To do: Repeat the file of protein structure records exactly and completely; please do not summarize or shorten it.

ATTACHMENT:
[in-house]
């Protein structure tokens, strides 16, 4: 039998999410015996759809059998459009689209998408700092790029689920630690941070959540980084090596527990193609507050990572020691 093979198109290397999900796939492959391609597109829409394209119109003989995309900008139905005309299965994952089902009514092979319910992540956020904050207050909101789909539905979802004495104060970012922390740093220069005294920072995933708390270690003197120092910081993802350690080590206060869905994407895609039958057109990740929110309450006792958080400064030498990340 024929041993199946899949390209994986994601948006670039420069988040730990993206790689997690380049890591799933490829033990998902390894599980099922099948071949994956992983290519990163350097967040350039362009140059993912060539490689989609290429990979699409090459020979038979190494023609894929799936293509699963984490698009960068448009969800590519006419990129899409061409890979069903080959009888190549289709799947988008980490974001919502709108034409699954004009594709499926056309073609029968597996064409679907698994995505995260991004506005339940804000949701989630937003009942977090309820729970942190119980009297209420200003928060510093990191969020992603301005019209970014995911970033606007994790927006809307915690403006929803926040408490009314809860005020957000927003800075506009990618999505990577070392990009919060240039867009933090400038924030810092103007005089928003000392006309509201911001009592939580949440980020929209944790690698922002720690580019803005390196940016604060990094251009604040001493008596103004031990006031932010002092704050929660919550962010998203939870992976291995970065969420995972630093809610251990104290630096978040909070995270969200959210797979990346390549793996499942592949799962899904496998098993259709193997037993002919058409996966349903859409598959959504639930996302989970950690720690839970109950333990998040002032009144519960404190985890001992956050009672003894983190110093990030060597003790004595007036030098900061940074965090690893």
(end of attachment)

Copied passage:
[in-house]
């Protein structure tokens, strides 16, 4: 039998999410015996759809059998459009689209998408700092790029689920630690941070959540980084090596527990193609507050990572020691 093979198109290397999900796939492959391609597109829409394209119109003989995309900008139905005309299965994952089902009514092979319910992540956020904050207050909101789909539905979802004495104060970012922390740093220069005294920072995933708390270690003197120092910081993802350690080590206060869905994407895609039958057109990740929110309450006792958080400064030498990340 024929041993199946899949390209994986994601948006670039420069988040730990993206790689997690380049890591799933490829033990998902390894599980099922099948071949994956992983290519990163350097967040350039362009140059993912060539490689989609290429990979699409090459020979038979190494023609894929799936293509699963984490698009960068448009969800590519006419990129899409061409890979069903080959009888190549289709799947988008980490974001919502709108034409699954004009594709499926056309073609029968597996064409679907698994995505995260991004506005339940804000949701989630937003009942977090309820729970942190119980009297209420200003928060510093990191969020992603301005019209970014995911970033606007994790927006809307915690403006929803926040408490009314809860005020957000927003800075506009990618999505990577070392990009919060240039867009933090400038924030810092103007005089928003000392006309509201911001009592939580949440980020929209944790690698922002720690580019803005390196940016604060990094251009604040001493008596103004031990006031932010002092704050929660919550962010998203939870992976291995970065969420995972630093809610251990104290630096978040909070995270969200959210797979990346390549793996499942592949799962899904496998098993259709193997037993002919058409996966349903859409598959959504639930996302989970950690720690839970109950333990998040002032009144519960404190985890001992956050009672003894983190110093990030060597003790004595007036030098900061940074965090690893």